The argument, of course, is whether this is in fact really offsetting some degree of inefficiency in the manufacturing of phosphatic fertilisers, and, when one looks at the profits, whether the primary producer should be getting fertiliser today at a lower price than he is actually paying. I can only assume, I think rightly, that the Department of Customs and Excise periodically checks the cost figures of fertiliser companies and would be concerned if in fact what I allege is true. It would be concerned to ensure, in other words, that the bounty is being paid correctly to counter legitimate increases in costs. But the allegation is always made, not only by producers but also others who are not directly concerned with the manufacture of fertiliser in Australia but are more concerned with the import of fertilisers, that this bounty is not all serving the purpose for which it was established. But this is a moot point. As I say, I must accept the explanations given by the Government that it is acting as a watchdog over the costs of fertiliser companies.

The fertiliser industry is going through a fascinating stage at present. It is a very worrying time, I would think, for the major producers of most phosphatic, nitrogen and potash fertilisers in Australia because almost every day one sees reports of large losses, mergers or consolidations of important fertiliser companies in Australia, some selling out to other bigger companies, and this process has been accentuated in the last 2 or 3 years. There is always the worry, of course, that monopolistic practices will eventuate from amalgamations, but here again one has to rely on the watchdog activities of the. Government to see that there is a relationship between the import parity prices of nitrogenous fertilisers and the actual prices being paid.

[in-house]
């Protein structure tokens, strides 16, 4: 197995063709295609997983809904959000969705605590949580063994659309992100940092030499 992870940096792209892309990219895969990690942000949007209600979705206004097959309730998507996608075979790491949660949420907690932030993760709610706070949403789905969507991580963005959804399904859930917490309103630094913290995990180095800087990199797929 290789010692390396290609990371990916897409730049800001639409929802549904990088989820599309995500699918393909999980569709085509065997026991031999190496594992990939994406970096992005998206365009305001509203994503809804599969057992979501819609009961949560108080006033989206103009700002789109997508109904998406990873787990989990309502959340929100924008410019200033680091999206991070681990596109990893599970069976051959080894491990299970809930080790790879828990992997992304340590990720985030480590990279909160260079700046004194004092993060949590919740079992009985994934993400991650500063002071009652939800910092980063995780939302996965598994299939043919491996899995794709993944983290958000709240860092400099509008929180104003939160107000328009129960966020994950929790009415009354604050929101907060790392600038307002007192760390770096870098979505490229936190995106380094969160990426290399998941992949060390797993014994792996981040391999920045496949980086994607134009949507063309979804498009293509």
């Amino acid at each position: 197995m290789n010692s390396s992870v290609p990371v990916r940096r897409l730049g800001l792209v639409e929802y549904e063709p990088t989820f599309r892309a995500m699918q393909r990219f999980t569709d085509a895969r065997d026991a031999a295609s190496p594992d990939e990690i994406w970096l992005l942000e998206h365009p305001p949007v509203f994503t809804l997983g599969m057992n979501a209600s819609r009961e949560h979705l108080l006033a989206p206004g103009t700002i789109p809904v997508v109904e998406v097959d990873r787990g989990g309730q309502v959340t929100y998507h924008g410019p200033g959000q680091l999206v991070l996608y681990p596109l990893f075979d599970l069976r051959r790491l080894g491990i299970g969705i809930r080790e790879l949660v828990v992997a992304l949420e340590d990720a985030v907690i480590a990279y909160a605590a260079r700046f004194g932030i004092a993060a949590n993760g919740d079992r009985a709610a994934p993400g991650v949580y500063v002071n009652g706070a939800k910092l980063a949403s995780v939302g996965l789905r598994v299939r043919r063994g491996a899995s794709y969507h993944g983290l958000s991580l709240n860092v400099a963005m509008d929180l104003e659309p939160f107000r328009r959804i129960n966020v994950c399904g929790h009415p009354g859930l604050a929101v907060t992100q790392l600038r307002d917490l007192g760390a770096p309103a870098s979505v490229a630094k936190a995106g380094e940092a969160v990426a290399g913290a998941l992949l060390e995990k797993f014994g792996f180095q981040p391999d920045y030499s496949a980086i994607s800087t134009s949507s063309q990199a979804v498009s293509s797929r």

It is interesting to have a look at the way fertiliser companies are being consolidated. Consolidated Fertilisers, a consortium which is now being formed, has as its major shareholders: Imperial Chemical Industries of Australia and New Zealand Ltd with 38 per cent; Dow Chemicals (Australia) Ltd with 20 per cent; Swift Chemicals Pty Ltd with 13 per cent; the Sulphide Corporation Pty Ltd with 9 per cent; Mitsui & Co. (Australia) Ltd with 2 per cent; and King Ranch with 4 per cent, leaving 14 per cent of the total shareholdings held by Australian institutions. So this giant company, the Consolidated Fertilisers consortium, has as its shareholders a wide range of powerful companies. There are 4 subsidiaries of the Consolidated Fertilisers consortium. They are: ACF and Shirleys Fertilisers Ltd; Eastern Nitrogen Ltd; Austral Pacific Fertilisers Ltd; and the Ammonia Co. of Australia Ltd.